Pitman’s Corner
Third Officer Herbert Pitman and Fourth Officer Joseph Boxhall both had testified at the American Inquiry to the effect that the Titanic altered course toward
New York at 5:50pm on April 14. Neither one of them mentioned anything about the turn being late.

    Senator FLETCHER.  Do you know any such designation as the "corner?"
    Mr. PITMAN.  Yes, we were supposed to be at the corner at 5.50.
    Senator FLETCHER.  What do you mean by that?
    Mr. PITMAN.  That is 47° west and 42° north.
    Senator FLETCHER.  At 5.50 p.m. you turned what you call the “corner?''
    Mr. PITMAN.  The corner, yes.

However, at the British Inquiry, a few weeks later, the story that was told somehow changed, and a myth was born.

    15173… (To the Witness.) Do you know at what time the course that the steamer was to take was mapped out that day? – [Pitman] Yes, noon.
    15174. And, so far as you know, was the steamer's course deflected at all from the course that had been marked out at noon; did it vary to the south,
    or in any way from the course which had been marked out at noon? - Yes, I considered we went at least 10 miles further south than was necessary.

    15182. But you say he gave instructions to alter the course of the ship? - The course was altered at 5.50. They were the Commander's orders.
    15183. Ten miles further south. Was any record made of that at the time? - No, and I thought that the course should have been altered at 5 p.m.
    15184. Why did you think so? - Judging from the distance run from noon.

    15214. In your opinion did she change her course sooner or later than she ordinarily would have done. She changed it, you know, at 5.50? - That was
    15215. Then, in your opinion, had she gone in a south-westerly direction longer than she ordinarily would have gone? - I thought she had gone for
    three-quarters of an hour longer on that course than she should have done.

An expected arrival time at the “corner” between 5:00 or 5:05pm is truly ridiculous. Since we know that the “corner” was about 126 miles from the ship’s
noontime position, a distance easily calculated by subtracting the distances of the ship's known daily runs from the total distance from Daunt's Rock to the
“corner,” a speed in excess of 25 knots would have to have been achieved. Unlike Herbert Pitman, Fourth Officer Joseph Boxhall was very careful not to agree
with Pitman’s time from noon to the “corner,” several times denying that it was he [Boxhall] that said that the turn was delayed by about 50 minutes. But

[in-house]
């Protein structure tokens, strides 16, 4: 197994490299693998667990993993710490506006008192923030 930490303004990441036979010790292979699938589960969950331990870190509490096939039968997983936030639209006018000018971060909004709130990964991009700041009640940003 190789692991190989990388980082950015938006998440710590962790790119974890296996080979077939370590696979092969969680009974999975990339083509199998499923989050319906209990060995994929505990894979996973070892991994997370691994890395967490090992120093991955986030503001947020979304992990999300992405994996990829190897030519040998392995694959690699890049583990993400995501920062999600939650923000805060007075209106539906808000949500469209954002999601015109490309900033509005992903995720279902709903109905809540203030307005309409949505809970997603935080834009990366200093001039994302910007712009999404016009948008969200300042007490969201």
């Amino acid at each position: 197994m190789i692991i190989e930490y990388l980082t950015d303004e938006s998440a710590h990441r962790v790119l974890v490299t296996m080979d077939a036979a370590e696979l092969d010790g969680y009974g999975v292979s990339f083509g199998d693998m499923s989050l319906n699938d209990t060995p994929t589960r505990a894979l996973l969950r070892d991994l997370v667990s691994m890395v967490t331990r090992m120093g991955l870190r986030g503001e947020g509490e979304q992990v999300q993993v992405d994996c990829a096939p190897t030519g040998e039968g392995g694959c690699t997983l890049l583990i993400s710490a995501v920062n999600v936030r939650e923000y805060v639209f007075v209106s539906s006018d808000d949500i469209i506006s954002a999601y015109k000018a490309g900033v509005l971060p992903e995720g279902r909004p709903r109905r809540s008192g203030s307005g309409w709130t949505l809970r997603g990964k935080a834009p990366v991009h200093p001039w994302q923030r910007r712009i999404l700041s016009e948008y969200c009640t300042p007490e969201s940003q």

Boxhall did agree that the ship ran a good deal to the south and west beyond the “corner” when her course was altered at 5:50pm.

The reason for coming up with the delayed turn story can be traced back to the erroneous CQD position worked out by Boxhall. To reach the Boxhall CQD
position, which happens to be about 146 nautical miles from the “corner” point, a speed of about 24½ knots would be required, assuming the ship had indeed
turned the “corner” at 5:50pm. A reason was therefore needed to decrease the mileage between the ship’s alter-course point and the famous Boxhall CQD
position to get the speed of the ship down to the more reasonable value of 22 knots as assumed by Boxhall.  Since everyone, including all of
Titanic’s surviving
officers, believed Boxhall’s position was correct, they had to assume that the ship must have passed the “corner” point much earlier than 5:50pm.

So where did Mr. Pitman get his 5:00 to 5:05pm expected time of arrival at the “corner” from? That answer turns out to be quite simple. Pitman simply started
from Boxhall’s CQD position at 41° 46’N, 50° 14’W, and worked the problem backwards as shown in the graphic below. Using a speed of 22 knots, he goes
along a heading of 086° true, the reciprocal of Titanic’s last known course heading of 266° true, for 5 hours and 50 minutes; time difference from 5:50pm to 11:
40pm. That gets him to an alter-course point at 41° 55’N, 47° 22’W. He then goes back along a heading of 061° true, the reciprocal of the ship’s 241° true
heading from noon to the “corner,” for another 5 hours and 50 minutes; the time difference from 12 noon to a turning time of 5:50pm. The point he reaches,
42° 57’N, 44° 50’W, turns out to be just over 111 nautical miles from the corner point at 42°N, 47°W. At 22 knots, it would take
Titanic just about 5 hours and
4 minutes of steaming to cover that distance. Thus Mr. Pitman’s: “I thought that the course should have been altered at 5 p.m.”